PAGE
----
By Sarah Kane
Set in an unnamed urban from which voices and photographs spring, Crave charts the disintegration of a human brain lower than the pressures of affection, loss and desire.
Produced through Paines Plough and brilliant Ltd (Guy Chapman and Paul Spyker), Crave premiered on the Traverse Theatre for the 1998 Edinburgh competition. It obtained its English best on the Royal courtroom Theatre in September 1998.
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Additional resources for Crave (Modern Plays)
Did the audience simply view these activities as justified (at least partially) because they were leading to the overthrow of the tyrants Clytemnestra and Aegisthus? Or should we consider the possibility that this kommos (a choral lament shared between chorus and actors) was meant to offer a display of precisely those uncontrolled lamentations by women that purportedly led in earlier Greek history to the enactment of the funerary legislation and, more speculatively, to the replacement of vendetta justice by the all male institution of trial by jury?
302) was equally unacceptable in Athens. 8, where after Arginusae Theramenes stirred up the assembly by dressing supposed relatives of the dead in mourning garments and close cut hair. 26 28 PART I quo or in a fashion that would violate contemporary Attic restrictions on such practices. , Agave at the end of Euripides’ Bacchae). Characters may perhaps significantly use the language of lamentation, however, in the process of taking important action or expressing dramatic resistance in other forms.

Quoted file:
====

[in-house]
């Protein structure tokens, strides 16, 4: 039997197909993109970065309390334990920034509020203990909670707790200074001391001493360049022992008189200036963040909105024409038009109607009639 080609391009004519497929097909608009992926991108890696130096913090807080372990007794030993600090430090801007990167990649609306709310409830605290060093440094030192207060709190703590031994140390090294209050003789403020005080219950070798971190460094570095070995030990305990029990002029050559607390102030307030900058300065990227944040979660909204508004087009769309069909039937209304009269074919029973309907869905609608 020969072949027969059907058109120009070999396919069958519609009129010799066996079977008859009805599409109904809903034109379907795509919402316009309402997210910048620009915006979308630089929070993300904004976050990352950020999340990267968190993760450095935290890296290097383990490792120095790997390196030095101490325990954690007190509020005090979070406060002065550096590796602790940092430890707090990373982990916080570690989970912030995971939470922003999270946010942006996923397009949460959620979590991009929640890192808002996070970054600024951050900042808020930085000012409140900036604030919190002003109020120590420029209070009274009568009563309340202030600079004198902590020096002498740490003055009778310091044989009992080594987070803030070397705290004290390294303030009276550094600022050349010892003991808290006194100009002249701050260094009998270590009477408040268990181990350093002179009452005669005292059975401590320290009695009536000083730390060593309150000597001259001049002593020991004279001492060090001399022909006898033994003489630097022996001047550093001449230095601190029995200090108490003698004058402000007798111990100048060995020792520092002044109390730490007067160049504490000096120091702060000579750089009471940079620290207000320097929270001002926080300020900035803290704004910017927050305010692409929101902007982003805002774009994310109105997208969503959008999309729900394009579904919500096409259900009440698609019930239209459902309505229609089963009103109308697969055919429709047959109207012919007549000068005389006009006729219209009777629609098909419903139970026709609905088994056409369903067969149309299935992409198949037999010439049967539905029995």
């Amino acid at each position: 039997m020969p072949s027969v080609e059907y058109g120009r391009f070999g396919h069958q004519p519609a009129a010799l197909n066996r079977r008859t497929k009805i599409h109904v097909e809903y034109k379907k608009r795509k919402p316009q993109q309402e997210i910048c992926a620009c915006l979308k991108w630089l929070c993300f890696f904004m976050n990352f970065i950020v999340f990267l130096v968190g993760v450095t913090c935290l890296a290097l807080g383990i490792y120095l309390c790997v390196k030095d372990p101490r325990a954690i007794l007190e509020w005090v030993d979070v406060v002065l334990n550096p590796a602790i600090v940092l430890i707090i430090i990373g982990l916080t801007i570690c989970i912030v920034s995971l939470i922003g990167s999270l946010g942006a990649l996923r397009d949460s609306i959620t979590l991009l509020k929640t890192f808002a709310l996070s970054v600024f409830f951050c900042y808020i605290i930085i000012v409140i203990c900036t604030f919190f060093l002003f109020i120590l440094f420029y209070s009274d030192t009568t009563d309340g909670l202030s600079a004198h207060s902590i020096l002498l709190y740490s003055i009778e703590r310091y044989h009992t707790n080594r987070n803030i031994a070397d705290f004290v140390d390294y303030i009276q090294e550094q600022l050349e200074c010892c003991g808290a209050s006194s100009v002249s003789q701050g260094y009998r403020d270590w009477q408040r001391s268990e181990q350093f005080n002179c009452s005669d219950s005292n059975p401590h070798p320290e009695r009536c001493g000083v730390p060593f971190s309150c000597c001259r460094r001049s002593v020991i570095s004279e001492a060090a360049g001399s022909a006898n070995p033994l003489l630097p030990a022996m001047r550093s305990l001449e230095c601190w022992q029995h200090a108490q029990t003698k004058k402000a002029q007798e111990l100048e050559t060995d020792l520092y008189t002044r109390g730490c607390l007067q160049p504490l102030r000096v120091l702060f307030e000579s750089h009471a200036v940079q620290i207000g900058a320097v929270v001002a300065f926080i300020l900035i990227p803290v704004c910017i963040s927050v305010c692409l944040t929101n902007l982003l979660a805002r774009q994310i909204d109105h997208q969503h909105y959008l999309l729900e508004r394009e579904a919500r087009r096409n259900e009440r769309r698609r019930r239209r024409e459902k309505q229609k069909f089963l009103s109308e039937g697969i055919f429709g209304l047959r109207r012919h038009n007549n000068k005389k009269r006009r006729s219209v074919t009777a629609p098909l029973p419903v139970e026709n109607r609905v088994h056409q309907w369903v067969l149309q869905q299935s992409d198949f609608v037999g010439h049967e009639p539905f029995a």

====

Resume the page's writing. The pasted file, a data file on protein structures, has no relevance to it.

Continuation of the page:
In the case of funerary lamentation, these tensions were not in the mid to later fifth century precisely the same as those that first produced the legislation, and they do not appear in the same form at all periods in which we have evidence from tragedy on the issue. 27 I believe we can see political (and by political I mean issues relating to the polis) and social tensions of precisely this sort emerging in the way that death ritual and lamentation are represented on the tragic stage— though it remains to consider precisely why these issues resurface sharply in tragedies that were presented during the Peloponnesian War.
Crave (Modern Plays) by Sarah Kane